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    Property Prices and Exposure to Multiple Noise Sources: Hedonic Regression with Road and Railway Noise

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    This study examines the effect of road and railway noise on property prices. It uses the hedonic regression technique on a Swedish data set that contains information about both road and railway noise for each property, and finds that road noise has a larger negative impact on the property prices than railway noise. This is in line with the evidence from the acoustical literature which has shown that individuals are more disturbed by road than railway noise, but contradicts recent results from a hedonic study on data of the United Kingdom

    Provoking Insurgency in a Federal State: Theory and Application to India

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    This paper presents a model of provocation in a federation, where the local government triggers an insurgency with a view to acquire the control of some economic assets with the help of the central government. Some econometric support for this model is found using data on the Naxalite conflict that affects eight states of India. The tests performed control for endogeneity of the local government’s police force interventions. They suggest that the latter are meant to amplify the violent activity of the insurgents, with a view to lure the central government to intervene and to help clear the ground for exploiting mineral deposits lying under the land of tribal people

    Liquid Bundles

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    The paper revisits and qualifies existing insights on security design. A rich literature argues that tranching creates debt-like instruments that are robust to adverse selection or discourage wasteful information acquisition. Yet, for a given information structure, while tranching confines and liquefies the safe part of a cash flow (the insulation effect), bundling makes the risky part more liquid (the trading adjuvant effect). Moreover, tranching always has adverse welfare effects on information acquisition: It encourages (discourages) information acquisition when it should be deterred (encouraged). The paper provides conditions under which tranching reduces welfare even when the insulation effect dominates the trading adjuvant effect. The paper’s second contribution is to analyze the velocity of assets that are repeatedly traded. The dynamic model can be nested into the static one and insights are shown to be closely related to those on tranching. The central insight is that liquidity is self-fulfilling: A perception of future illiquidity creates current illiquidity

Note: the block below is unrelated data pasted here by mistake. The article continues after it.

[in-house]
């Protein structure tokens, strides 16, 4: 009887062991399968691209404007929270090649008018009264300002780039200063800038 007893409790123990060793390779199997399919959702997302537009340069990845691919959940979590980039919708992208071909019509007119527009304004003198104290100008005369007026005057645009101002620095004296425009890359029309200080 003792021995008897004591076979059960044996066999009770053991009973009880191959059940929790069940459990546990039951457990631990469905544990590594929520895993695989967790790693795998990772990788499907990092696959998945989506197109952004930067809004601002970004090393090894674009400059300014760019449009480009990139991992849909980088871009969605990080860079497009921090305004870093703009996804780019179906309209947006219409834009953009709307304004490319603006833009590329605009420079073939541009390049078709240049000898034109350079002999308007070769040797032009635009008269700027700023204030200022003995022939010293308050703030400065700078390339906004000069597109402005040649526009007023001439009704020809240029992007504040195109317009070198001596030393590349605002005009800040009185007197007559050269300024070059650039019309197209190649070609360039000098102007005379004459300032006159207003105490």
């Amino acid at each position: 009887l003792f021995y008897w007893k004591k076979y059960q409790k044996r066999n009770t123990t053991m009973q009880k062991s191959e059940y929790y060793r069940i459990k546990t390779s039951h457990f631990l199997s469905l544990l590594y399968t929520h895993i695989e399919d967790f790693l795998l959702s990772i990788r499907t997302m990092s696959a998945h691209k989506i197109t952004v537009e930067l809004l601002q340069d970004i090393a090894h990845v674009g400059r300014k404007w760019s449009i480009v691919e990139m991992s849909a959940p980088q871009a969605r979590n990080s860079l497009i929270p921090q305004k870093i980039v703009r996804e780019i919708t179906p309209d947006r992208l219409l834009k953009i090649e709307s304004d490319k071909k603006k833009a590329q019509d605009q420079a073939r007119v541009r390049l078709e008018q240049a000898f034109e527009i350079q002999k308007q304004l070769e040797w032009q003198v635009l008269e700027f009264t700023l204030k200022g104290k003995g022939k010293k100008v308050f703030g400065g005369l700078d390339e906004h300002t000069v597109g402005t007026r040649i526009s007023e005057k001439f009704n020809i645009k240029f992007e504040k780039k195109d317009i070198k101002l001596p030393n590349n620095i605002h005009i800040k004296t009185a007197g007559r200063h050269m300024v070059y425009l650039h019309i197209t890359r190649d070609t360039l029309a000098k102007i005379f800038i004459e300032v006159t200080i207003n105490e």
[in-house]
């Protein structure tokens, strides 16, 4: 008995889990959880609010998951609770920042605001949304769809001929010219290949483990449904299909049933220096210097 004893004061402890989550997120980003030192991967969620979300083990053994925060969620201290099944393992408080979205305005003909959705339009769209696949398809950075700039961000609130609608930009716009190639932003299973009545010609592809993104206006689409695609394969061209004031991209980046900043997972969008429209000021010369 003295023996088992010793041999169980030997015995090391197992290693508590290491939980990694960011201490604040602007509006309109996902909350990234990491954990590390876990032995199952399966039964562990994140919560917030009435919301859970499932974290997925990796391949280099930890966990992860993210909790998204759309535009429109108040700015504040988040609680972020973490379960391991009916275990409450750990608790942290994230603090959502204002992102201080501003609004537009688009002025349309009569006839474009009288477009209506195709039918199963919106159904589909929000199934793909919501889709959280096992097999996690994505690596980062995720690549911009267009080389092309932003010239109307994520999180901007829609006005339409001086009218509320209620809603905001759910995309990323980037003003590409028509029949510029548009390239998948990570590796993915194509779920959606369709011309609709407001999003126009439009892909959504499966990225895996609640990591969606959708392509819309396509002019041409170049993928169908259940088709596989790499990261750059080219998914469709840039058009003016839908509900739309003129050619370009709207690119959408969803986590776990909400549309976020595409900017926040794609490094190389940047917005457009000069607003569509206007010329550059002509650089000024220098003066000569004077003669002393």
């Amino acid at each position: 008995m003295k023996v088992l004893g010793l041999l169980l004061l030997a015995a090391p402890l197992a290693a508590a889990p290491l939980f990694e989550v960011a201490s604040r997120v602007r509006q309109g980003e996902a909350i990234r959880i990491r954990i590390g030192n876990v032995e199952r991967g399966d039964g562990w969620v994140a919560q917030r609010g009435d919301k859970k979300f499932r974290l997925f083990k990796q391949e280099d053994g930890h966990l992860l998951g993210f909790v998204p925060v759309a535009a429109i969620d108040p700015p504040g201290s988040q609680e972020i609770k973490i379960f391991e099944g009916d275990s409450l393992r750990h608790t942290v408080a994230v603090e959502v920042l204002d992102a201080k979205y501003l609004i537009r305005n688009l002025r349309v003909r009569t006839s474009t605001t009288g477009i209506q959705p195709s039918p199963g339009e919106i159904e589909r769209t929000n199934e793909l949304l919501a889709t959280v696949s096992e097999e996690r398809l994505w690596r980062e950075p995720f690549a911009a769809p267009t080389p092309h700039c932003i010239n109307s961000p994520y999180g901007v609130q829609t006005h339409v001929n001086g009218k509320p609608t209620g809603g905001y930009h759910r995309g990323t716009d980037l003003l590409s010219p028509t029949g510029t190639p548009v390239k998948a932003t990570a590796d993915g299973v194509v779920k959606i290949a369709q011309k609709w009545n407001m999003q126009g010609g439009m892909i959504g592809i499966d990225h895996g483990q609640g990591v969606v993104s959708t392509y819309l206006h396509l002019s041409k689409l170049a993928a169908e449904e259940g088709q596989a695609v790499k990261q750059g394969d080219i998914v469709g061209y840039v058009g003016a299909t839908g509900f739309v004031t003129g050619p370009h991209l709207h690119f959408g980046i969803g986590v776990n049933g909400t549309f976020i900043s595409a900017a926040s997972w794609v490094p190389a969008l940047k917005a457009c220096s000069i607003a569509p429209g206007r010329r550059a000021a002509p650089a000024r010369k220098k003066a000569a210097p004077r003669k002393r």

The risk-Shifting Hypothesis : Evidence from Subprime Originations

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    Using loan level data, we provide evidence consistent with risk-shifting in the lending behavior of a large subprime mortgage originator { New Century Financial Corporation { starting in 2004. This change follows the monetary policy tightening implemented by the Fed in the spring of 2004, which resulted in an adverse shock to the large portfolio of loans New Century was holding for investment. New Century reacted to this shock by massively resorting to deferred amortization loan contracts (\interest-only" loans). We show that these loans were not only riskier, but also that their returns were by design more sensitive to real estate prices than standard contracts. New Century was thus financing projects with a high beta on its own survival, as predicted by a standard model of portfolio selection in financial distress. Our findings shed new light on the relationship between monetary policy and risk taking by financial institutions. They also contribute to better characterizing the type of risk taken by financially distressed firms

    Pricing of Transport Networks, Redistribution and Optimal Taxation

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    We study optimal pricing of roads and public transport in presence of nonlinear in- come taxation. Individuals are heterogeneous in unobservable earning ability. Optimal transport tarifs depend on time costs of travel and work schedule adjustments (days and hours worked per day) as a response to commuting costs. We find that discounts for low income individuals are optimal only if the time cost of a trip is small enough. Lower travel time costs facilitate screening: therefore, redistribution provides an additional motive for congestion pricing. Finally, we investigate the desirability of means-testing of transport tarifs